Saturday, August 29, 2015

Tin Star by Cecil Castellucci (2014)

Whatever happened to H.M. Hoover?  I discovered her works late in life but loved it.  Her science fiction is sharp and interesting.  There was always something under girding her story; she didn't write space operas.

Cecil Castellucci's Tin Star isn't like Hoover's. I only bring up Hoover because no one is writing really good, interesting science fiction for kids anymore, unless its dystopian, and that is getting old. Castellucci at least is fixing that.  Her Tin Star is really wonderful.  It's a space opera, but really is Casablanca set in space.  I was so afraid it was going to have the very tiresome love triangle found in so much teen literature now, and it was headed down that despicable path - and then Castellucci slapped us in the face with something completely different.  Several things in fact.  Several things that made this book wonderfully exciting, in my opinion.

It's nice to have something in the science fiction genre to read again.  It had been a long time.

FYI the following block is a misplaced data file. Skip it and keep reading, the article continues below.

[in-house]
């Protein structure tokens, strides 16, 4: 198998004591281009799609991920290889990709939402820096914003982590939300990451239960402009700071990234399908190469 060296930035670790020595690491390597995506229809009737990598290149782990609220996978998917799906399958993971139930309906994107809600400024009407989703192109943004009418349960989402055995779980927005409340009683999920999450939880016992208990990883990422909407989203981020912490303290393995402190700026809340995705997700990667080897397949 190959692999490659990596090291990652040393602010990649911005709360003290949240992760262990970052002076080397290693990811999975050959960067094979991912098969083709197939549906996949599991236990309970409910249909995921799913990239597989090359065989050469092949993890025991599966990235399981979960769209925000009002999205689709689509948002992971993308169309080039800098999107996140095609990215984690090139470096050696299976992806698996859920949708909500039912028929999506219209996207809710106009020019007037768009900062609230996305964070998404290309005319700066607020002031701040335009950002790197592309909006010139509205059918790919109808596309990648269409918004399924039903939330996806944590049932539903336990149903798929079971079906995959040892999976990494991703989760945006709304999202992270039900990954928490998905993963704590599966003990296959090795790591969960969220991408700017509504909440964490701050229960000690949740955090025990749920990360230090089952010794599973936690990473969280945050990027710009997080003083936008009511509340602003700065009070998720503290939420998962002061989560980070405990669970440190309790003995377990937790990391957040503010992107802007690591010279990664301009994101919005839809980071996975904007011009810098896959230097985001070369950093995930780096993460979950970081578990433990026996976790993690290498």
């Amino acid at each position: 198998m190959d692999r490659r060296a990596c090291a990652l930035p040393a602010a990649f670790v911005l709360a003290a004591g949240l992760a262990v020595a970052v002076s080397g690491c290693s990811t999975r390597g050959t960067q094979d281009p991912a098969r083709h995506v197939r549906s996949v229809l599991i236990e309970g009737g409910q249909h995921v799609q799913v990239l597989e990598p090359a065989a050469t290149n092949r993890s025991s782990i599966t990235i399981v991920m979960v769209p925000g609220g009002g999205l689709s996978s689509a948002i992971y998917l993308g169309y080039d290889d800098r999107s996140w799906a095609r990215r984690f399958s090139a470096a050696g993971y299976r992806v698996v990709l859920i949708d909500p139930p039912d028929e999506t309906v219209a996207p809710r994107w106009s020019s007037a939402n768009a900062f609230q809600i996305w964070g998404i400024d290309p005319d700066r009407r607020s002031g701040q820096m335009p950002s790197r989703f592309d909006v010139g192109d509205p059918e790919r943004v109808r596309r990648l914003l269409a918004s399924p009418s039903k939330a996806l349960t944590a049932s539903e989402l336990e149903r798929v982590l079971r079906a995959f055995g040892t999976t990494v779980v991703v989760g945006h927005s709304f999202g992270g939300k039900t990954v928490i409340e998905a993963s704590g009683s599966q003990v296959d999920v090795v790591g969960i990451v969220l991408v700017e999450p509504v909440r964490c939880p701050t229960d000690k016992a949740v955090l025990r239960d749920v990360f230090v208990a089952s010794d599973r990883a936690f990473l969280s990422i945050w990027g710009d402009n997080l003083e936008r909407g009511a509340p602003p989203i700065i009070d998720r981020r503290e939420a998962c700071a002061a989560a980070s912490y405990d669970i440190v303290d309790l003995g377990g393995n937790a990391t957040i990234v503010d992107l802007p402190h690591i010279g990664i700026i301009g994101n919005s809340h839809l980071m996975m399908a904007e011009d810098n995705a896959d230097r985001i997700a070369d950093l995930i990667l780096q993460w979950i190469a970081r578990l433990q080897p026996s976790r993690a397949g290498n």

Tin Star (Tin Star, #1)Tin Star by Cecil Castellucci
My rating: 5 of 5 stars

I'm going to give this five stars simply because it's science fiction for kids. Nominally - adult lovers of the genre would probably dig this as well.  It's sharp, interesting, has terrifically drawn characters and rollicking and twisting plot.  It's space opera at it's very, very best.  I was so afraid that, like many teen series now, there would be a Hunger Games-esque love triangle that would drip and melt all over the plot and characters like some sort of candle of doom.  And it seemed to be headed that way... but (I won't give away anything, I promise, other than...) Castellucci slapped us so hard in the face with something wonderfully different from that same old tired trick that I feel head over heels in love with this book.  It's a shooting star in a field of dreary teen novels.  I can't love this enough - I didn't want it to end!